In 1933, he took a permanent position at Princeton’s Institute for Advanced Study. He became a naturalized American citizen, changed his name to John, and had his daughter Marina. Two years later, von Neumann remarried his childhood sweetheart named Klara Dan.

Von Neumann was different than other Princeton professors. He loved jokes, “off-color” humor, chaotic environments, and throwing parties. He often received noise complaints from his colleagues for playing loud German march music on his office gramophone. Working just a few offices down, Albert Einstein was exceptionally irked by the noise!

Von Neumann was also notoriously a lousy driver. He often read books while driving, resulting in countless tickets and minor accidents. An intersection at Princeton University was nicknamed “von Neumann Corner” because of how many crashes he caused there.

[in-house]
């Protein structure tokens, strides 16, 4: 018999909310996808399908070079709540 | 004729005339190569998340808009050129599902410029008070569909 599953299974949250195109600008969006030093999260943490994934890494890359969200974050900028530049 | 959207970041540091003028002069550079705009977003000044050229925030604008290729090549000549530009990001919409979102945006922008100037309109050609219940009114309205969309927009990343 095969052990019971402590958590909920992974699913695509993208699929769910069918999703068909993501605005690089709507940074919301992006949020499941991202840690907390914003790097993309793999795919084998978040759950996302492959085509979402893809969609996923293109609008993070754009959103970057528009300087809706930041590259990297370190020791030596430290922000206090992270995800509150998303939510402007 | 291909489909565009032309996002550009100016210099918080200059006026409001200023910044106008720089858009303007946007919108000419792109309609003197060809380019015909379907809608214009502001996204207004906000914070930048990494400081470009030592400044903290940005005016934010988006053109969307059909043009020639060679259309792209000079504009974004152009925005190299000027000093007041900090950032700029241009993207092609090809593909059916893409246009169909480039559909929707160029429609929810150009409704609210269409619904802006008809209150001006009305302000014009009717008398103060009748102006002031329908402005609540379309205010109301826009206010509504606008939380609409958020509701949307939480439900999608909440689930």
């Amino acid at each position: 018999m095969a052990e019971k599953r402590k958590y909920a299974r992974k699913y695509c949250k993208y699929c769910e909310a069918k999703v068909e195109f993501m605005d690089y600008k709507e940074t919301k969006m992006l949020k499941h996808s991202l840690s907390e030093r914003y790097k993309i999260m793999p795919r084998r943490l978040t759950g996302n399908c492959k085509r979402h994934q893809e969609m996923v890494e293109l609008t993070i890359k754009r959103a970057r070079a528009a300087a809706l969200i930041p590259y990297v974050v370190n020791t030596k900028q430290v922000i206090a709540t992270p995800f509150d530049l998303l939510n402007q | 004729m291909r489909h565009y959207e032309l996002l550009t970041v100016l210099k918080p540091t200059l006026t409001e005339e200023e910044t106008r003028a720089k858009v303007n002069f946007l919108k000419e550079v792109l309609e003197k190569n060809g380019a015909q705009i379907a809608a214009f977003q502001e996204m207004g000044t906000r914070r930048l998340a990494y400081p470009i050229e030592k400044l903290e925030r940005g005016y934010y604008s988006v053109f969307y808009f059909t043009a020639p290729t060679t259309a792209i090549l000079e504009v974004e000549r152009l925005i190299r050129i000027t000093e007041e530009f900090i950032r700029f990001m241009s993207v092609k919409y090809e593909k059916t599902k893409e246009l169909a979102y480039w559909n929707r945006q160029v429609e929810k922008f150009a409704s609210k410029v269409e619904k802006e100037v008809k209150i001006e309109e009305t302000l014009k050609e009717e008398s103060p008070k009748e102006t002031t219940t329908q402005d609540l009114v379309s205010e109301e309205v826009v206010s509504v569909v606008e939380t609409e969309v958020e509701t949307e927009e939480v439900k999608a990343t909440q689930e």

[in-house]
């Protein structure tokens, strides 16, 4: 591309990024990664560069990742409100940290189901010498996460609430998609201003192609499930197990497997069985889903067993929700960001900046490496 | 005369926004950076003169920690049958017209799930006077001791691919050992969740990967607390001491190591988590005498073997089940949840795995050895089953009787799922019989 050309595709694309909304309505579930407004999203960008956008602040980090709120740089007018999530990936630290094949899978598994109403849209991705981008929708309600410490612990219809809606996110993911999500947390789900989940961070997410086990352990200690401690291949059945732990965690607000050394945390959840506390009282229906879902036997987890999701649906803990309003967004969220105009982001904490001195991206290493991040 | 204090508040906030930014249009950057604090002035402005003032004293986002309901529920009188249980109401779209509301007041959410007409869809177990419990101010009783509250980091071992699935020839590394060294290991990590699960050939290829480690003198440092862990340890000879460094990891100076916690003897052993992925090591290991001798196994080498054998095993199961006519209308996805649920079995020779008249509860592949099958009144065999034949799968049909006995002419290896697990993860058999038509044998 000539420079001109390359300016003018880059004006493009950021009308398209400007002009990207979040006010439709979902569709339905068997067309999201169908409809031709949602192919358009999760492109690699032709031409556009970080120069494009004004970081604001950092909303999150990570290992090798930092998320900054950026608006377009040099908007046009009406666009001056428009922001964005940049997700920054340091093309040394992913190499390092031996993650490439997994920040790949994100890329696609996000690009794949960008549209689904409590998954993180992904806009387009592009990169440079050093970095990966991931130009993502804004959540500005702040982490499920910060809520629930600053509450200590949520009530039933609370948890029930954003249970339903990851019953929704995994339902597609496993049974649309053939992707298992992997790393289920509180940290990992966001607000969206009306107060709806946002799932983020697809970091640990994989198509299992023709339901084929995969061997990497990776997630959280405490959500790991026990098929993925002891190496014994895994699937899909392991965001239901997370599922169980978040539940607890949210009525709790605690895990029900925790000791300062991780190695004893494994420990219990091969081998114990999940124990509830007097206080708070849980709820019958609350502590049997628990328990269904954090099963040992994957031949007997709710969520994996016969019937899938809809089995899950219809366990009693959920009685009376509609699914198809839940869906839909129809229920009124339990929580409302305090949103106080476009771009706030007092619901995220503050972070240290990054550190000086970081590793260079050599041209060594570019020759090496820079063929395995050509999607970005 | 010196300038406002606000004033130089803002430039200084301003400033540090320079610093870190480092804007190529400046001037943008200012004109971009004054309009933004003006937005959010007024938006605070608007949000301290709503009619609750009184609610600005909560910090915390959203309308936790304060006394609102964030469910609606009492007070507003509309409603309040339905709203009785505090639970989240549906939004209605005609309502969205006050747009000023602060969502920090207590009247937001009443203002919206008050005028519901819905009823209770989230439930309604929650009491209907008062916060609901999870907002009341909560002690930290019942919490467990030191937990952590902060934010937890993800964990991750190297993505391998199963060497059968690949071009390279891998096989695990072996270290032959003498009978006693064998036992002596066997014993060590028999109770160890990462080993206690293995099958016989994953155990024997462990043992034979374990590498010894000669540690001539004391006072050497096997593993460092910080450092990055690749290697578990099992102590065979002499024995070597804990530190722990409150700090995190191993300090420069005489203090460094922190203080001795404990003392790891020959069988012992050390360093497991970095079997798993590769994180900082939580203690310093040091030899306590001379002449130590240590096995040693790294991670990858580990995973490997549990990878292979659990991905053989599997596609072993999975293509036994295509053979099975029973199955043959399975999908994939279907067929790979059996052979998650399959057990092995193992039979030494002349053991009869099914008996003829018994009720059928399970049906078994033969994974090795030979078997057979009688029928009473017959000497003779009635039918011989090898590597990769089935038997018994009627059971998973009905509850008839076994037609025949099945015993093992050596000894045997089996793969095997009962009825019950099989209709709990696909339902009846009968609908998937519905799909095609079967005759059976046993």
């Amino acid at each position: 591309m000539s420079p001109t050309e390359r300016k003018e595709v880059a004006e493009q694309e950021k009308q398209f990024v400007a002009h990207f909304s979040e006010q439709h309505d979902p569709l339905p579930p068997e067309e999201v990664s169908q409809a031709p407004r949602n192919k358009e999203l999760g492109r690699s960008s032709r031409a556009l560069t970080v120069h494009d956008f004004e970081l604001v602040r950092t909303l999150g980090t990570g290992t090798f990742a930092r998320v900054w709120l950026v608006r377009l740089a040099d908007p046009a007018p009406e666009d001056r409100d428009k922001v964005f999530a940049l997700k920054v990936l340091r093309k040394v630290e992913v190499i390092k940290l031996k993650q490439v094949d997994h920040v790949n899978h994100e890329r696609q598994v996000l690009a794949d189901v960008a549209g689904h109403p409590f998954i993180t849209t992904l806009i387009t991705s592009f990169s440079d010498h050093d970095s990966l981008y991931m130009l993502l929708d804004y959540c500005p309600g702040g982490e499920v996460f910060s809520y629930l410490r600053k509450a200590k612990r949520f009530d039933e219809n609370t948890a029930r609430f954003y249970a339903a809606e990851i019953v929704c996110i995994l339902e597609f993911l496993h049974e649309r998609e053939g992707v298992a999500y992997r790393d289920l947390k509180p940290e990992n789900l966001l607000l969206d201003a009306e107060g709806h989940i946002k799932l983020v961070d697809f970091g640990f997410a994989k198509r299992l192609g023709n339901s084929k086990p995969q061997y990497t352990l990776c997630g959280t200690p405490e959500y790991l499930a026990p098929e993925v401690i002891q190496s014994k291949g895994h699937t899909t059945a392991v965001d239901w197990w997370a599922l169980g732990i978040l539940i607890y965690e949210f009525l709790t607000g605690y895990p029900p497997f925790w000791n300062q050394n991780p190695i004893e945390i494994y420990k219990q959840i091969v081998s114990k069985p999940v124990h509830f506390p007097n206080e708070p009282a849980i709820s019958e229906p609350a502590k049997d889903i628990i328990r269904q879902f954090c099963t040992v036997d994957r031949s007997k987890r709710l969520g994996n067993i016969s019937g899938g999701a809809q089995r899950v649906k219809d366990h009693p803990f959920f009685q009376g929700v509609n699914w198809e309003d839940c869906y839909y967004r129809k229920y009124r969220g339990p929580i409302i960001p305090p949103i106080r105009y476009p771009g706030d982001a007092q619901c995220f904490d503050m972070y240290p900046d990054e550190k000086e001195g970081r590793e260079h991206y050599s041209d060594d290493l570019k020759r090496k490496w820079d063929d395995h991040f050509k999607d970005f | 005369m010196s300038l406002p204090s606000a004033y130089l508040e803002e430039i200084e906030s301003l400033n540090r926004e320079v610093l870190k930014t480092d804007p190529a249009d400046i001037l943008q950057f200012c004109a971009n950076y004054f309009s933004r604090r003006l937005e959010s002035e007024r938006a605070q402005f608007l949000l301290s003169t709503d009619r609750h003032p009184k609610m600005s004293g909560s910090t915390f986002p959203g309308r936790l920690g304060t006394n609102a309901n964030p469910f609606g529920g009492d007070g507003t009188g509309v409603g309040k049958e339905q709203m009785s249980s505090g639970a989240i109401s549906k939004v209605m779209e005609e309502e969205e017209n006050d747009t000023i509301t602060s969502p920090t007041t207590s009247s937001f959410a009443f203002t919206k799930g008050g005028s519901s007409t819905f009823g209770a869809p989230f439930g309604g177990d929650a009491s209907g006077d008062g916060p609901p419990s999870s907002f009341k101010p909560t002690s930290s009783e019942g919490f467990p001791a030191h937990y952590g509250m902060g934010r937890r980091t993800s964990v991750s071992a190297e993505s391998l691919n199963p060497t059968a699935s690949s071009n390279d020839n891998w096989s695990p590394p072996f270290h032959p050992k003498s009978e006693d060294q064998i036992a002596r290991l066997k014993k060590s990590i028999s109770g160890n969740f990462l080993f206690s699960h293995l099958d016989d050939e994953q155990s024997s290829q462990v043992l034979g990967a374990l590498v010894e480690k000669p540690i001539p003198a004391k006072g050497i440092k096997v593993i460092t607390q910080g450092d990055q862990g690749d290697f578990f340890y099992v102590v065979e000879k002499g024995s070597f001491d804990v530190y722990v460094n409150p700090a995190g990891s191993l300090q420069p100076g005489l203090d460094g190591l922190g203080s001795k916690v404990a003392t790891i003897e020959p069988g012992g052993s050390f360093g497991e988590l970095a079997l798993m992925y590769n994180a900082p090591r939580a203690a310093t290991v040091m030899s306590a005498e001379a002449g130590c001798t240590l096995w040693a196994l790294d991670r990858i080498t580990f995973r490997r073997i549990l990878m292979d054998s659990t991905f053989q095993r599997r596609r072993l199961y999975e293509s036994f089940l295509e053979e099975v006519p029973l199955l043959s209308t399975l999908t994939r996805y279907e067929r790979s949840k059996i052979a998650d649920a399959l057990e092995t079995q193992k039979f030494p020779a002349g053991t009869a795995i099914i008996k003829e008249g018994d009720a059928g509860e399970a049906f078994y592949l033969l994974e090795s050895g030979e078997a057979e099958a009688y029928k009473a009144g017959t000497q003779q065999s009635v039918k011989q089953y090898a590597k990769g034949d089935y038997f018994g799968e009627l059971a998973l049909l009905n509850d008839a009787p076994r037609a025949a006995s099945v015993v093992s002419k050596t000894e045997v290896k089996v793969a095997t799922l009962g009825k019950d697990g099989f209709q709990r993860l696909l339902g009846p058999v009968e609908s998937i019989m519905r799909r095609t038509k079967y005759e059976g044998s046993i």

Despite his quirky personality, he was generally regarded as the leading mathematician of his time — and his methods influenced more than just the world of mathematics.

# John von Neumann’s Game Theory

Inspired by the game of poker, von Neumann sought to find a way to formalize the idea of bluffing. This led to the establishment of game theory, which is the study of mathematical models of strategic interaction between rational decision-makers. This theory is now widely used in economics, political science, philosophy, and computer science.

This theory derived from his realization that probability is insufficient for a thorough analysis of poker since it ignores players’ strategies. It states that in zero-sum games in which players know all moves that have taken place so far exist a pair of strategies for both players that allow each of them to minimize their maximum losses. He wrote this theory in a paper in 1928 and later extended the concept to economics. In 1944, he coauthored a paper called *Theory of Games and Economic Behavior* alongside Australian economist Oskar Morgenstern.

# John von Neumann’s Contributions to World War II